The recent  lockdown, caused by Coronavirus, has seen the media focus on older people and the problems they have faced with isolation and loneliness. How young people in temporary accommodation have been coping has been largely ignored however.

Sheffield Foyer is a specialised supported housing scheme run by Guinness Care, which also works with many older people across the country. The Foyer provides accommodation, training and support to young homeless people, aged 17-25, to enable them to live independently and safely, and help them eventually move on to their own tenancies and into employment.

Residents of Sheffield Foyer share how they have been feeling, and what challenges they have experienced, during these difficult times.

Hayat, aged 22, who has been at the Foyer for 21 months said: “I feel like people are talking to the older people, families, those with houses and jobs, but they’re forgetting about those that are in accommodation like the Foyer, and I feel like we’re not getting enough information to know what the future holds.”

Rachel, aged 21, who has been at the Foyer for 14 months and said: “At the beginning of lockdown I did feel quite safe as we had staff around us, and people to talk to us if we needed anything, but everywhere was empty and I felt a bit lonely on the planet. Now we’re easing out of it, it’s a lot better as I missed my mum, and being around family.”

Samantha Mobbs, Sheffield Foyer Manager said: “Although the Sheffield Foyer has been open during the lockdown it hasn’t quite been business as usual.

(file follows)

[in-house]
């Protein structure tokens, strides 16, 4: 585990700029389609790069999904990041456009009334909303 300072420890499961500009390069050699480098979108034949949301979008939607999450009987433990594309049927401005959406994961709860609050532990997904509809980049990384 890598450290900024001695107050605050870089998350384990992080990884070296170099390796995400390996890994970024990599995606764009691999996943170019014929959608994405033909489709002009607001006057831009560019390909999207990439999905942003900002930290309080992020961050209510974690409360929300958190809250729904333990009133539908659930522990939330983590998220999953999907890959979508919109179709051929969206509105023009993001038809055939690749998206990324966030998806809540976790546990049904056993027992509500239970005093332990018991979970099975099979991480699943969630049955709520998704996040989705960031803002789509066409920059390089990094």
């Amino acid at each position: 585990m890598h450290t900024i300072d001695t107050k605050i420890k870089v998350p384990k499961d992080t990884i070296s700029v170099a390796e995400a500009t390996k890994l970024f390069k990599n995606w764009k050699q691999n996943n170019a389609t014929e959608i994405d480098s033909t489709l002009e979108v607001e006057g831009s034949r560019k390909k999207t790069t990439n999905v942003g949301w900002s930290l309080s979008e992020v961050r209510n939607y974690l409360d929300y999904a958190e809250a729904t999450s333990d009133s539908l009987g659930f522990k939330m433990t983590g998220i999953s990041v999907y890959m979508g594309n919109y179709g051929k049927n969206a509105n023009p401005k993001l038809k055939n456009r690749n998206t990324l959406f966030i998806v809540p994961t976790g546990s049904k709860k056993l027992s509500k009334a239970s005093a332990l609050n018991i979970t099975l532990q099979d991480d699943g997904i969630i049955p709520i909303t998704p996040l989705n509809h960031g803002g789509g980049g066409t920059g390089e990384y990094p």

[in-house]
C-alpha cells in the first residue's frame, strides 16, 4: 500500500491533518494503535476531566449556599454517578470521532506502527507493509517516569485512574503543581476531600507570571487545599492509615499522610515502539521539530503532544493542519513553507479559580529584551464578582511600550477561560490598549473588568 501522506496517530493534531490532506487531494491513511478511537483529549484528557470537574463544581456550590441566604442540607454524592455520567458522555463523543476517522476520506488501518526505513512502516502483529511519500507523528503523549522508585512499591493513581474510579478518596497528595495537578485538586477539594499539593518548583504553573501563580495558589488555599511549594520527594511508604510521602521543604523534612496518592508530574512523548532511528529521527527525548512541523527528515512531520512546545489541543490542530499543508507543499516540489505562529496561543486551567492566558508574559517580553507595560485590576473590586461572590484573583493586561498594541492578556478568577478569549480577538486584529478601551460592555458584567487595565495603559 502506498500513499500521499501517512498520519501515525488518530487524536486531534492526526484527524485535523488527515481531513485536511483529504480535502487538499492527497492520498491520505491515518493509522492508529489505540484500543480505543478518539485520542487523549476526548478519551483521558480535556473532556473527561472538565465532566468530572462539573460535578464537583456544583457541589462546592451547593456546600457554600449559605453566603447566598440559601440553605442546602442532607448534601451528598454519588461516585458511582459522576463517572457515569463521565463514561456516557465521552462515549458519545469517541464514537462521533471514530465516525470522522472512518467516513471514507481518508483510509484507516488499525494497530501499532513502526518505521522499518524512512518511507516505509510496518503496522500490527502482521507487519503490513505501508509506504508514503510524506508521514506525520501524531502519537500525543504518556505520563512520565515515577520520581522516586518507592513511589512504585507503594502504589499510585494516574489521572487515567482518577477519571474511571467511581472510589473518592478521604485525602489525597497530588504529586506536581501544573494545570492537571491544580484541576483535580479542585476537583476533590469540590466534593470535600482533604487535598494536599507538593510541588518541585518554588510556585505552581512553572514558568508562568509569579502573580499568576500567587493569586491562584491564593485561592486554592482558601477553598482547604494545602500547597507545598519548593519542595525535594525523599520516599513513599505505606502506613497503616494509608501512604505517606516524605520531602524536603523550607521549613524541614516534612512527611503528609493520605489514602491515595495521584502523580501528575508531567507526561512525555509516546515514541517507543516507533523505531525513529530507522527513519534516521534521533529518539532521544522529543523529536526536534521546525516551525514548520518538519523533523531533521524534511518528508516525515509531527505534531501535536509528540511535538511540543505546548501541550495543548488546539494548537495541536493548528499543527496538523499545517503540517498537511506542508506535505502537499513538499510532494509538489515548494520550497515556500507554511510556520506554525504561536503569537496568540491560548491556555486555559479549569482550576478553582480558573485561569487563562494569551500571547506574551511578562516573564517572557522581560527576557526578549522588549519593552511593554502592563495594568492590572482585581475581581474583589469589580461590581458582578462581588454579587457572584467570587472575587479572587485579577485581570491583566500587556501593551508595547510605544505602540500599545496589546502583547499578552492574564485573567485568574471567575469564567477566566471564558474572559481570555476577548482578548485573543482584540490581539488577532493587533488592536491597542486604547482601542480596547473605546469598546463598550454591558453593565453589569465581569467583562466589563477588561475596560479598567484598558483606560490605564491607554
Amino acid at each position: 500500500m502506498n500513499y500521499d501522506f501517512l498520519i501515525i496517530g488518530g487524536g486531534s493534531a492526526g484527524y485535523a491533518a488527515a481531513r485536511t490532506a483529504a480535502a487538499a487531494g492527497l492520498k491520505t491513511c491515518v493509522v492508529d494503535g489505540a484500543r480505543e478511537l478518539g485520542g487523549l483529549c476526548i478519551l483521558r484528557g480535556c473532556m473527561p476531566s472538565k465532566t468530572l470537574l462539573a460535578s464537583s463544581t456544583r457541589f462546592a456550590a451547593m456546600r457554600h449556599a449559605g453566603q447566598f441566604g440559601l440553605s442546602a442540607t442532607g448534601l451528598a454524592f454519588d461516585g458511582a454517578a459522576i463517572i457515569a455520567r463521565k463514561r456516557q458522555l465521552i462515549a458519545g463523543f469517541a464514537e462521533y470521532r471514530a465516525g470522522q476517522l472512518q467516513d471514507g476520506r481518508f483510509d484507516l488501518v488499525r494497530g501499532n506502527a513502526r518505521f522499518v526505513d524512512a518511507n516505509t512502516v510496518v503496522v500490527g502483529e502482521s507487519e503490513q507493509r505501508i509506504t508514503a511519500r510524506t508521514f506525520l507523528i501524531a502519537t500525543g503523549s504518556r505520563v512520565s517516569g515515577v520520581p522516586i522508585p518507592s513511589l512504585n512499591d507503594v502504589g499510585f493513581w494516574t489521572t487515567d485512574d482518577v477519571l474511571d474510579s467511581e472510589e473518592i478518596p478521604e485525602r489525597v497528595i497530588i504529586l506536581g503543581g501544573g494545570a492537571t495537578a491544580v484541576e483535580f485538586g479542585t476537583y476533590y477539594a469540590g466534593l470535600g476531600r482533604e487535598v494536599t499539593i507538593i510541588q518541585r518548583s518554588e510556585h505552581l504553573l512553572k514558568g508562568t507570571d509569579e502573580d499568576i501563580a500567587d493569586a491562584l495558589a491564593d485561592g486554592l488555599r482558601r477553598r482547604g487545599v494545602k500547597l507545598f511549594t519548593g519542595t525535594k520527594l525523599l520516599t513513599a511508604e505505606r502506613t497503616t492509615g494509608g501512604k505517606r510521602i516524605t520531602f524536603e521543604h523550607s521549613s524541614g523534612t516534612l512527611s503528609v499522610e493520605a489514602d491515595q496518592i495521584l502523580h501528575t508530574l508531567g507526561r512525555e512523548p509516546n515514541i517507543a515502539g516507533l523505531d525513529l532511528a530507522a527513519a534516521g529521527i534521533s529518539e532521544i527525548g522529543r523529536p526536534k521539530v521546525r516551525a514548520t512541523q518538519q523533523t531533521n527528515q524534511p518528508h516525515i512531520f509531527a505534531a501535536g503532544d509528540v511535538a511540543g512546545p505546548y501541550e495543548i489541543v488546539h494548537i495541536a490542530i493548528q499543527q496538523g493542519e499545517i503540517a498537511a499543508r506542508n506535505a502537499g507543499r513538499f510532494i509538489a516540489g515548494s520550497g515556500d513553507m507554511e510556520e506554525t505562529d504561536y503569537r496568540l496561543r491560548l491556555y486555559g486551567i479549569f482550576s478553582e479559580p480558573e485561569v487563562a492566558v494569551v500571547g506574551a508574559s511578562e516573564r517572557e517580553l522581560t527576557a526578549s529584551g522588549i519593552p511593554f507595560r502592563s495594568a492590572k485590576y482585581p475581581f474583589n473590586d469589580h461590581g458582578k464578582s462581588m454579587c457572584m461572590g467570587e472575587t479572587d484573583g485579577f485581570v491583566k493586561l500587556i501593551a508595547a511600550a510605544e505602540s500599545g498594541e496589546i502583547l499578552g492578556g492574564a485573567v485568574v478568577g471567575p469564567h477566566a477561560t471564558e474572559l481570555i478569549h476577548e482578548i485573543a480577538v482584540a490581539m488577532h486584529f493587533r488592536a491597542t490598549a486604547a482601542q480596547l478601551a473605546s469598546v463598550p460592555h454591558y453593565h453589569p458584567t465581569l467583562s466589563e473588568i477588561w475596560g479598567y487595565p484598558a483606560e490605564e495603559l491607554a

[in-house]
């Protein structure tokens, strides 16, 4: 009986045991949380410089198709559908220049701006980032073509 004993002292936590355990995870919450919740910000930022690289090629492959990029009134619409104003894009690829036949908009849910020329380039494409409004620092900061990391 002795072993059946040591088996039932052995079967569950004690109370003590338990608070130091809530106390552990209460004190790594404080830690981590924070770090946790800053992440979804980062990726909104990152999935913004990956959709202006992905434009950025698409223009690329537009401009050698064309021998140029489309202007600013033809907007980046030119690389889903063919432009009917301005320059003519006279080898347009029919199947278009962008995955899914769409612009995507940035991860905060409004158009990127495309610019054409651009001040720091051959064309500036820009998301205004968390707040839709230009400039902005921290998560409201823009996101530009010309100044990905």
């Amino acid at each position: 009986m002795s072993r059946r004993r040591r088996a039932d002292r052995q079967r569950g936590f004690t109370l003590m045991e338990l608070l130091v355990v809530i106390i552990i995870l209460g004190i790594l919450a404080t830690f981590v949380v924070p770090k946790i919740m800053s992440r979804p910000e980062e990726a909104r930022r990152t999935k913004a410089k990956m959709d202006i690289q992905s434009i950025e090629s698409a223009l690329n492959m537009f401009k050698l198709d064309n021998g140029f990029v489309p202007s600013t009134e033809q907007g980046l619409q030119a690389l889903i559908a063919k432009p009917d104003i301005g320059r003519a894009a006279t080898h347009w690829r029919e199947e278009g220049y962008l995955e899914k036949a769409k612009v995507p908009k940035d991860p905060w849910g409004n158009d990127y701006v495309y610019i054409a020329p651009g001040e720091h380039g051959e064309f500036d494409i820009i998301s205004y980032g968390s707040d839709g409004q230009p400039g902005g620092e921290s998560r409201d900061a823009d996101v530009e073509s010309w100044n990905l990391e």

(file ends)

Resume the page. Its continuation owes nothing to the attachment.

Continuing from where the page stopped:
“There have been restrictions on communal areas and group activities, changes to visiting rules, and restrictions on when you can go out and who with.  It’s been very challenging, but for young single people in supported accommodation it can also be a lonely and scary time.

“However, the young people at the Sheffield Foyer have done marvellously well in keeping themselves and others safe by sticking to all the government guidelines, and they have been using what technology they have to keep in touch with family and friends.

Some have been working through lockdown at care homes and supermarkets and others have been keeping themselves busy with puzzles and quizzes put on by the Foyer staff team.  Many have been taking the opportunity to complete their in-house life-skills training and have proved that they are ready for independent living.

“I am very proud of how the young people at the Foyer have conducted themselves during these difficult times.”